Review: Prince of Thorns by Mark Lawrence (Spoiler-Free)


Mark Lawrence//Prince of ThornsSUMMARY

The story follows Jorg, heir to the throne of Ancrath and the leader of a group of bandits who, at the start of the story are going around burning and looting villages, and killing and raping the inhabitants. Not exactly a pleasant bunch. Jorg’s goal is to avenge the murder of his mother and brother, and to become king and reunite the kingdoms of the Broken Empire (under his own rule, of course). His methods are questionable, however, and basically everyone (except his own followers) seems to want him to fail.

This is the first book of The Broken Empire trilogy. The two sequels are, respectively, King of Thorns and Emperor of Thorns.

STORY [3/5]

Meandering at times (especially at the beginning), as it takes Jorg a while to figure out who his enemies are and how he will defeat them, but the journey is an interesting one, and there are plenty of twists to keep you on your toes.


Jorg has a kind of dark, savage charm which is very enjoyable to read (as long as you’re not too squeamish), and the most notable of the (extensive) cast of supporting characters are realistic and well-written (if not always particularly pleasant). My favourite character was definitely Makin, though I fear somewhat for his safety in the sequels… we all know what happens to good, honourable characters in dark, violent, politically-fraught fantasy novels. 😦

However, the great surplus of side-characters makes them blend together, and of Jorg’s original group of bandits, only Makin, Rike and the Nuban really stand out from the crowd, which is a shame. Some more interesting characters are also introduced later in the book, but not until we’re quite close to the end, so unfortunately there’s not much of a chance to get to know them.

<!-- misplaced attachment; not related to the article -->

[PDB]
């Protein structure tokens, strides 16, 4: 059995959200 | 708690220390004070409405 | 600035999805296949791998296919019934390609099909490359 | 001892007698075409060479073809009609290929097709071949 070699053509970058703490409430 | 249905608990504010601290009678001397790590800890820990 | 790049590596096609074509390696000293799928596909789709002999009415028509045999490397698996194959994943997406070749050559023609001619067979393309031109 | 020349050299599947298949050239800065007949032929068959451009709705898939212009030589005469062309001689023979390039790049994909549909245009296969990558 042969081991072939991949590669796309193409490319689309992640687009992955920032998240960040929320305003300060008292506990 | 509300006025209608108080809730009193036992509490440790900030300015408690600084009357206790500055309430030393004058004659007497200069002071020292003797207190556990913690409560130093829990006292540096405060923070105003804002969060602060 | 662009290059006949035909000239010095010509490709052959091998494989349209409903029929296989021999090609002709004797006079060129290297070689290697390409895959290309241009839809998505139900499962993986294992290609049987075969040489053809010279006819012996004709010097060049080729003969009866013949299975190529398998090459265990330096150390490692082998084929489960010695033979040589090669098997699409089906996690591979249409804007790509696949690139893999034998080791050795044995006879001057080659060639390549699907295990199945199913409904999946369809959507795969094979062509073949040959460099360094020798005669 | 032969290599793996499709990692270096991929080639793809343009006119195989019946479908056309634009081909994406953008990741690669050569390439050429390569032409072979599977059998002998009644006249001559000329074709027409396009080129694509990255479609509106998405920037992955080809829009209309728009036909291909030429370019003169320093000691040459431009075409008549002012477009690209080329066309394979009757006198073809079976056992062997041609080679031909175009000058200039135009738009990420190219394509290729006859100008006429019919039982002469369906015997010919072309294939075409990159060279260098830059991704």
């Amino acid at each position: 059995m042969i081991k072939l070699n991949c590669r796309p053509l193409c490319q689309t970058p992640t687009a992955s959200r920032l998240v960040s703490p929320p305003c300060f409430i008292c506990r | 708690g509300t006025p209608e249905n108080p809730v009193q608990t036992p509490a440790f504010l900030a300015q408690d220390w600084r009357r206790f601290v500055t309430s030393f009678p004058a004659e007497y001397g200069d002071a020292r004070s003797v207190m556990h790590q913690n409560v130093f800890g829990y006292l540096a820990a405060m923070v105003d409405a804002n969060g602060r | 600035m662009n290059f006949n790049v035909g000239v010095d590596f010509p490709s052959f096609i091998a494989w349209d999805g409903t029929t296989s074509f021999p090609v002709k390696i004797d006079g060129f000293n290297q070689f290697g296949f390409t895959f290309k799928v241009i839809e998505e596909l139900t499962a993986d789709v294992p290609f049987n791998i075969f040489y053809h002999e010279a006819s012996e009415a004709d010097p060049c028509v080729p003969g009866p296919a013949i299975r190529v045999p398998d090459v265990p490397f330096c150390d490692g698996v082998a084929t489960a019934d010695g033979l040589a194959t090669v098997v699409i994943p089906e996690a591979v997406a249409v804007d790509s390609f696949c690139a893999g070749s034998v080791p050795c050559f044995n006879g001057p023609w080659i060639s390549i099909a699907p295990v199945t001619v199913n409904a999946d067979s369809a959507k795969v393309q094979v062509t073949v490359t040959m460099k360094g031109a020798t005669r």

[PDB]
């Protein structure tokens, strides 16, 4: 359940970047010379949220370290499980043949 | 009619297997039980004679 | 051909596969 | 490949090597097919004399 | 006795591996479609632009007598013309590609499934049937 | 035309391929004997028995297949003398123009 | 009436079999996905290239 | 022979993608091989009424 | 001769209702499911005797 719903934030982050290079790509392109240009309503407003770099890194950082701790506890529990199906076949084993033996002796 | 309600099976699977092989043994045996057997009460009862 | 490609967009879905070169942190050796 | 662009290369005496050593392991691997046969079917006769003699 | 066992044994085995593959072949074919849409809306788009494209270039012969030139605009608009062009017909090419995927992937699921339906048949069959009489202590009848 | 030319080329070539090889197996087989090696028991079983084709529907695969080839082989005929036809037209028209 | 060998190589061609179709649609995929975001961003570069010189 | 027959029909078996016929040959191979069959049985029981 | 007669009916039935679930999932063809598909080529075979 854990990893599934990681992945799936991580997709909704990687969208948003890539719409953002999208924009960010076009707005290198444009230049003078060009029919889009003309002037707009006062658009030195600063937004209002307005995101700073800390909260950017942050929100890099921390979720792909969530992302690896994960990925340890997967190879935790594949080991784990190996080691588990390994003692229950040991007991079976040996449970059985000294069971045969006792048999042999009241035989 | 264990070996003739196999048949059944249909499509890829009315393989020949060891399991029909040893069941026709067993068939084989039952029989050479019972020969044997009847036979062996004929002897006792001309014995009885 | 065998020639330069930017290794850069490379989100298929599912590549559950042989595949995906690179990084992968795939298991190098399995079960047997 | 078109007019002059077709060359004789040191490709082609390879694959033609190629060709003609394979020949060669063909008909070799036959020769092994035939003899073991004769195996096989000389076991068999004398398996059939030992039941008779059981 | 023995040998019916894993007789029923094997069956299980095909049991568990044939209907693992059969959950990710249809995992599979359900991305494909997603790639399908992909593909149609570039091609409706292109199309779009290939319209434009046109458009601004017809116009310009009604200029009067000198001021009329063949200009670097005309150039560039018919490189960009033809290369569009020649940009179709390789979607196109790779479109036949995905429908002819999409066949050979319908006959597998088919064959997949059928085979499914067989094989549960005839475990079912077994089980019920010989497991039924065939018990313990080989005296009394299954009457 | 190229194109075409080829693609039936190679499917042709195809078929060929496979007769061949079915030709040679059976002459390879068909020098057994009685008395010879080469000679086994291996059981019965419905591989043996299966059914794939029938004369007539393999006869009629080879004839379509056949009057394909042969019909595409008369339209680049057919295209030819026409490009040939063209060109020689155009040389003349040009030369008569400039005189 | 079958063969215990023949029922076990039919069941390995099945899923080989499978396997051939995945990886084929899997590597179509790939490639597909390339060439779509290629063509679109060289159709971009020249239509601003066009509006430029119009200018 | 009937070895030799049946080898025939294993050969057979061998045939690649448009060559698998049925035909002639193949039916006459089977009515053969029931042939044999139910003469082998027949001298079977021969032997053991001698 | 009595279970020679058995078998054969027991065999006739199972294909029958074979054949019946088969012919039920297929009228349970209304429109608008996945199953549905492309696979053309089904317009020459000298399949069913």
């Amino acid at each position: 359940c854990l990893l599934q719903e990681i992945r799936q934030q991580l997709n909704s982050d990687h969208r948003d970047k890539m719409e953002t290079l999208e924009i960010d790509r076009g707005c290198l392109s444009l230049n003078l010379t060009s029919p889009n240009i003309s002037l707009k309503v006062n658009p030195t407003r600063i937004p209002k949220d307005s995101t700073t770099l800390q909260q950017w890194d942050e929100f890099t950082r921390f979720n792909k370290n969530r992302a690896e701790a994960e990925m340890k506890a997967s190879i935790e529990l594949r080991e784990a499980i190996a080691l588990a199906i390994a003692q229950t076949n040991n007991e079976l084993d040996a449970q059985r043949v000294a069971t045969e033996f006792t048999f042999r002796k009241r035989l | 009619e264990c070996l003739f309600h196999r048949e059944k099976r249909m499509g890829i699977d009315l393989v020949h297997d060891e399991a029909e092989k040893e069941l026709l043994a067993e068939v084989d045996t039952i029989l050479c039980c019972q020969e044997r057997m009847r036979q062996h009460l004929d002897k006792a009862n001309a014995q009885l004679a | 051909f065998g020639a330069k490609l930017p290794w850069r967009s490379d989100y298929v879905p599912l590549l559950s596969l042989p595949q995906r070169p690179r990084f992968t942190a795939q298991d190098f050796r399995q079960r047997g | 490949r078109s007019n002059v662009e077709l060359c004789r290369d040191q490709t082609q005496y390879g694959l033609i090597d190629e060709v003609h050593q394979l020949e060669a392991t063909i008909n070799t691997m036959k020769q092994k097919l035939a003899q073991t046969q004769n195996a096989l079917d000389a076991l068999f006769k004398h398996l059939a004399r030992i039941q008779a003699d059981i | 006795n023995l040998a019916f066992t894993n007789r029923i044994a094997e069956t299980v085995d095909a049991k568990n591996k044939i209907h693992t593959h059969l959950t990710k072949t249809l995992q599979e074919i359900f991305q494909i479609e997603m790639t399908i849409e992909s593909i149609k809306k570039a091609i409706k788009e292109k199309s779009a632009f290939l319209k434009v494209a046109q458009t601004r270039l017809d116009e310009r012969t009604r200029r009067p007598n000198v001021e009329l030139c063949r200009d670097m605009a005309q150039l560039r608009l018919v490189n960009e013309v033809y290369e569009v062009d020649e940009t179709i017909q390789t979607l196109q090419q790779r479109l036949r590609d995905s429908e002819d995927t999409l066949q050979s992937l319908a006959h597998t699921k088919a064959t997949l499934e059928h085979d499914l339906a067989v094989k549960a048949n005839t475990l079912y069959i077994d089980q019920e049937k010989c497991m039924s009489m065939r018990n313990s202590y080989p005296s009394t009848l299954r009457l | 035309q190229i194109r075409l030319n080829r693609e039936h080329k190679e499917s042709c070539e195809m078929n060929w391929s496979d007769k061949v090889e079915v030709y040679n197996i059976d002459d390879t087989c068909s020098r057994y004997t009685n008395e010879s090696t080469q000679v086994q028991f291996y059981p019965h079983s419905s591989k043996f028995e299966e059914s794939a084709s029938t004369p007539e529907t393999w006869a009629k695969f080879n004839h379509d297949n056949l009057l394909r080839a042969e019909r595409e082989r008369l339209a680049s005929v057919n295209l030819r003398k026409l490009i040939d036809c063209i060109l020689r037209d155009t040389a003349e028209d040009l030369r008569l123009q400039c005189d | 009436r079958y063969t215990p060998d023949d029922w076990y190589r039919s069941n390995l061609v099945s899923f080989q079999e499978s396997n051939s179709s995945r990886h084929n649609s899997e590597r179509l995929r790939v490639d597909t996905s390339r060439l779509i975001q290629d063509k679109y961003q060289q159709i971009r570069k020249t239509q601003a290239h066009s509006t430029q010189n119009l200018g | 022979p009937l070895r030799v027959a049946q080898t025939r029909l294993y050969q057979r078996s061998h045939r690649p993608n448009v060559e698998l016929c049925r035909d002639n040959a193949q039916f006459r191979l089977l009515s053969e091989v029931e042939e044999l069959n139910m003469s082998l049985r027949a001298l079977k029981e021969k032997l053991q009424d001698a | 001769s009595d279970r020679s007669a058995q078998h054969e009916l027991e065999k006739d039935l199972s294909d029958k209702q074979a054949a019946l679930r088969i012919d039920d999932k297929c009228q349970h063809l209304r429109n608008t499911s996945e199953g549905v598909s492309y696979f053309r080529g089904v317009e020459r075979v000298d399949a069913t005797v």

You learn the world slowly, as Jorg travels, which is (I feel) the most natural way to get into new fantasy worlds. The world itself, however, lacks originality (seriously, the map is basically a Europe that has been poked around a little and re-named), and the similarities to our own world can be distracting if you want to really immerse yourself.


Very good, though it lacks the epic tone of, say, A Song of Ice and Fire (George R.R. Martin) or The Kingkiller Chronicle (Patrick Rothfuss). The story is broken into two time-periods (Jorg’s present, and his life four years earlier), but the flashback-chapters are not so frequent as to make the story seem disjointed. Rather, they only appear as necessary to explain Jorg’s backstory in relation to events as they happen in the present-day chapters. The short italic sections at the end of some of the chapters (which are usually little details about Jorg’s men, or philosophical observations), are sometimes interesting, but mostly don’t seem to serve much purpose.


Prince of Thorns is a good (and very intriguing) start to the series. I’m definitely looking forward to reading more, but I’m pretty fantasy-ed out for now, so I probably won’t get to King of Thorns any time soon.


People who like George R.R. Martin’s A Song of Ice and Fire series (or the TV adaptation, Game of Thrones), particularly the darker storylines, such as Theon’s or Arya’s in the later books.

2 thoughts on “Review: Prince of Thorns by Mark Lawrence (Spoiler-Free)

  1. Bryn says:

    It’s not just a little bit like Europe, it’s exactly Europe with the sea level a hundred metres higher. The book is set a thousand years in our future. Hence all the references, the remnants of technology etc.


    • Ah, I was thinking that it might be set in some kind of future, or alternative-present, or something. Thanks for letting me know – not being able to tell whether a world is made up or real is something I find really distracting when I’m reading, so it’ll be good to know, going forward.

      Is this something that you find out for sure in the later books? Or is it just something that you’re supposed to pick up from the references?


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